By Margarita Lázaro,    HuffPost Spain      04/29/2020


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License to Sin: How to Dodge a Devilish Self-Control Loophole

 You want another slice of cake or glass of wine, but you know you shouldn’t have one.

It’s the classic self-control dilemma.
But luckily there’s a loophole; sometimes we mentally give ourselves permission to indulge: “Well, I’ve worked hard today, so I’ll have another slice of cake or glass of wine.”
Now there’s a ‘license to sin’.
A recent study cleverly demonstrates this ‘license to sin’ and shows how dangerous it can be (de Witt Huberts et al., 2012).

A little snack

To investigate, the researchers tricked one group of people into thinking they’d worked twice as hard on a boring test as another group.
Both groups were then asked to do a ‘taste test’ of some rather tempting looking snacks.
The group that thought they’d worked harder now had more of a ‘license to sin’ as a reward to themselves.
And sure enough they ate, on average, 130 calories more in 10 minutes than the other group.
It’s fascinating that the participants did this without being told they’d worked harder or being given any other cues.
Also remember that, on average, both groups had their mental self-control muscles depleted the same amount as they’d both spent the same time doing the boring task.

Avoid the loophole

What this study is showing is that these well-worn mental thought processes can be insidious. The mind has all sorts of tricks it plays so that it can get what it wants.
The ‘license to sin’ is one of them. You want to over-indulge, so your mind creates this little story that says: I’ve worked hard, so I deserve it.
The clever thing is that it can completely bypass all those logical, rational things we’ve told ourselves about healthy eating (or whatever it is) and, non-coincidentally, we get what we want.
None of this is to say that we shouldn’t indulge ourselves from time-to-time, but the question is: how often is the license to sin being invoked?
It’s a way of allowing our misbehaviour that is like an exception we all know about, but somehow don’t pull ourselves up on.
Being more aware of, and watching out for this trick may be useful in bolstering our self-control.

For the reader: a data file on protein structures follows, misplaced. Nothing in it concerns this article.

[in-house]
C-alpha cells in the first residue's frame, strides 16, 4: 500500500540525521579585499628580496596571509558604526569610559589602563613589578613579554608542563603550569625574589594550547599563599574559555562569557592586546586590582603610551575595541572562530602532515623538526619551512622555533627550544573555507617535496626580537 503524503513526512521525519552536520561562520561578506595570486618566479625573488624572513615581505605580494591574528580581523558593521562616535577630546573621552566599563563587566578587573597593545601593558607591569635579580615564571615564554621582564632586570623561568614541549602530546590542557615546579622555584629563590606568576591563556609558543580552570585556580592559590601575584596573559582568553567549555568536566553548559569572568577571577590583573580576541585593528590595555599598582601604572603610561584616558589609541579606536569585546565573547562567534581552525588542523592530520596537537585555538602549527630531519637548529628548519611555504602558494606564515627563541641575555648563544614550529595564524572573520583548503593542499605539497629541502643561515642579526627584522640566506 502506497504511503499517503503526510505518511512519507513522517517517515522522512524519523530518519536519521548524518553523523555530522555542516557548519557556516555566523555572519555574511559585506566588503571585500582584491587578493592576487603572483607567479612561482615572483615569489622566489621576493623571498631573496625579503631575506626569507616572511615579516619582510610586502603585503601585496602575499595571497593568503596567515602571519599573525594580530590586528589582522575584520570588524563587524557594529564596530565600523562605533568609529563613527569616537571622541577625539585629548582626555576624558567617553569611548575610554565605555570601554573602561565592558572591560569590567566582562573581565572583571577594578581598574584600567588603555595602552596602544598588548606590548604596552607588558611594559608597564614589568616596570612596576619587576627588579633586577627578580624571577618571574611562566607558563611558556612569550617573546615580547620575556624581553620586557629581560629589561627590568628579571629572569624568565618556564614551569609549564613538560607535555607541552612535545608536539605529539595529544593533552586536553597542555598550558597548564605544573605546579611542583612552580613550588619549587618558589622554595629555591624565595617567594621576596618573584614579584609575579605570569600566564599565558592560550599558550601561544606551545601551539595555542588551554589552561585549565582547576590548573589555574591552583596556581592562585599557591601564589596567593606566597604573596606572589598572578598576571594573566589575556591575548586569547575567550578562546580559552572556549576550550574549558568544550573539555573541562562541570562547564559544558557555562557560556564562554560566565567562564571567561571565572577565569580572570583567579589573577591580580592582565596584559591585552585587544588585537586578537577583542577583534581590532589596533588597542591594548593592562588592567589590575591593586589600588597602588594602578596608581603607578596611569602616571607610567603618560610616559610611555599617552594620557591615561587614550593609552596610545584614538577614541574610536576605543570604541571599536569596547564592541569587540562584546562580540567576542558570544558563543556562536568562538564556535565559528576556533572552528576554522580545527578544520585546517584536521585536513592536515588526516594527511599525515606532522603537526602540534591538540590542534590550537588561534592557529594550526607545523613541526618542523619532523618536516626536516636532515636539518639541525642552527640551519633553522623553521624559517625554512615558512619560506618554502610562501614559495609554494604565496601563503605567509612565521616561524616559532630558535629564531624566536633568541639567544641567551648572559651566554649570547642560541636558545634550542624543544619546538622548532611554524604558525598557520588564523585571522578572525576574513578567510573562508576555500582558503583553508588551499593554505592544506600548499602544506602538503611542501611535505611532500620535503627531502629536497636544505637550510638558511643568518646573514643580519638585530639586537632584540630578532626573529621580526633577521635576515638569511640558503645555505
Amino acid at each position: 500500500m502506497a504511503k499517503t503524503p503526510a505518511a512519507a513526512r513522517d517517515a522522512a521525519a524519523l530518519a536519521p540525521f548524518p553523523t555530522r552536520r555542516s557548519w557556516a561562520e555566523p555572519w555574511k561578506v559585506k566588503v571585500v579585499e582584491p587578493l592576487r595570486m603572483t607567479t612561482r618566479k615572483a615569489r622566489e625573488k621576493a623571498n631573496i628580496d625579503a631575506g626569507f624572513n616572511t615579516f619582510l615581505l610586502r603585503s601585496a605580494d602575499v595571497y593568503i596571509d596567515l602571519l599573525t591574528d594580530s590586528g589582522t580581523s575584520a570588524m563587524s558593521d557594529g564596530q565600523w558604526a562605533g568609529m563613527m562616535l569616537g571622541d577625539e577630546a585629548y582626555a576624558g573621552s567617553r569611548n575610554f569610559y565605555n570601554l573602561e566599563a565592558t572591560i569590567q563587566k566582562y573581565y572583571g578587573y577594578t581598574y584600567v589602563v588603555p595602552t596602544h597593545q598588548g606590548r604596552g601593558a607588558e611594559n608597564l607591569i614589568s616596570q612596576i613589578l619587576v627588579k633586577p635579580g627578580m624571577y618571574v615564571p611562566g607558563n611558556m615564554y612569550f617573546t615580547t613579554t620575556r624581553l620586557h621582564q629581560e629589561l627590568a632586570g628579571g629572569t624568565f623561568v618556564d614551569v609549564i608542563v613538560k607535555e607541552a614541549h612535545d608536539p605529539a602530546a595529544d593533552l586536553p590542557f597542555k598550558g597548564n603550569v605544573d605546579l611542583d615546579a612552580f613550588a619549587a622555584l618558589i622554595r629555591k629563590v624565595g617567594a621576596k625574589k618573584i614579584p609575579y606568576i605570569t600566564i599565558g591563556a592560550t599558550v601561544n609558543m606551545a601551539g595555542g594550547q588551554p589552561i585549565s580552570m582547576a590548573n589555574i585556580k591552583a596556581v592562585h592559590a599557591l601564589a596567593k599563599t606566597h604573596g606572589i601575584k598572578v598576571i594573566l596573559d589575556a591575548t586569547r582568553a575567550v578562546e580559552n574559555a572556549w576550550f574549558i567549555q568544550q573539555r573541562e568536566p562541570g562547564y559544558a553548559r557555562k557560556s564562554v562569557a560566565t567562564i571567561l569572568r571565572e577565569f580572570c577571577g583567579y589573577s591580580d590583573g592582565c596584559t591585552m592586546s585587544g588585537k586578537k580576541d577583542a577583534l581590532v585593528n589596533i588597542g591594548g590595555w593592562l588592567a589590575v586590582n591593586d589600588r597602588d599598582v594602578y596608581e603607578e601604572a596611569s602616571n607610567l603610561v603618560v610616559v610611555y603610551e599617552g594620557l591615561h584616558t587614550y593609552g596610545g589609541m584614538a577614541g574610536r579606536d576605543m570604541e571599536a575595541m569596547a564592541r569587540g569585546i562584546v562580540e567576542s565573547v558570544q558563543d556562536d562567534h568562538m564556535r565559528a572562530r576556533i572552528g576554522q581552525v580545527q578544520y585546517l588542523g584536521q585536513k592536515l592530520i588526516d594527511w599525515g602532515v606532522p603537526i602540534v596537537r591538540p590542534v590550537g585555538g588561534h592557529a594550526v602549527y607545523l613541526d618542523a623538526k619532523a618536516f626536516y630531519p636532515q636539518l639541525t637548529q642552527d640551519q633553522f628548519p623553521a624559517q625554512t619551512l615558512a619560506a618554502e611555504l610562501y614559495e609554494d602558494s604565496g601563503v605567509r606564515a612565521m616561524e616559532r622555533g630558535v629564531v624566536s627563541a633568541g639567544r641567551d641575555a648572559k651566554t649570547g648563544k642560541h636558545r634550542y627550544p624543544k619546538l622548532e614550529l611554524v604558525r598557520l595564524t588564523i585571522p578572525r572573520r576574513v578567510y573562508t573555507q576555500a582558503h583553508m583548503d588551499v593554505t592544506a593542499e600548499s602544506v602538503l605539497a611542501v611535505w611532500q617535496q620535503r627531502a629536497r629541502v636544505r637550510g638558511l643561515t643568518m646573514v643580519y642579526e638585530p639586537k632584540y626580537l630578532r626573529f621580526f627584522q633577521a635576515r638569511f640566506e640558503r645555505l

source: PsyBlog


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15 Healthy Practices You Already Know (But Should Go Ahead & Start Doing)

BY EMILY KOCH   NOVEMBER 5, 2013

Here are 15 things you already know that you should really just go ahead and start practicing now, because the older version of yourself will be eternally grateful if you do. For that matter, everyone will be glad you did.

1. Move your body.

You can’t underestimate the power of experiencing the strength of your physical body in healthy ways. Find healthy movement that you enjoy and try to participate in it at least 60 minutes daily. You’re establishing rhythms that will support you throughout your life, so get moving!

2. Eat more plants.

Your body craves nourishment in every calorie. Why do you think you can’t stop eating that junk food!? Save yourself the trouble of discovering your metabolism can no longer handle all the crap you eat, and fill your plate with greens and veggies.

3. Get your rest

You need it. Turn off the television and smartphone and light up a candle. Take a bath or some deep breaths. Starting the rhythm of peaceful quietude at the end of your day is something that will change your entire state of being. Trust me, if the older version of you with two young kids and a full time career can figure out how to make it happen, so can you. And doing it now will help her a lot.

4. Drink water

There are three main ways for toxins to leave your body: through urine, poop, and sweat. Drinking lots of water helps them on their way (and if you didn’t pick up on it yet, plants and moving daily will too). In addition having a hydrated body is a happy body, so fill up that water glass and throw away the soda.

5. Wear sunscreen

You’ll like the crow’s feet you have from all the smiles, but the scars from the “suspicious moles” removed? Not so much. Save yourself the trouble and slop on that sunscreen.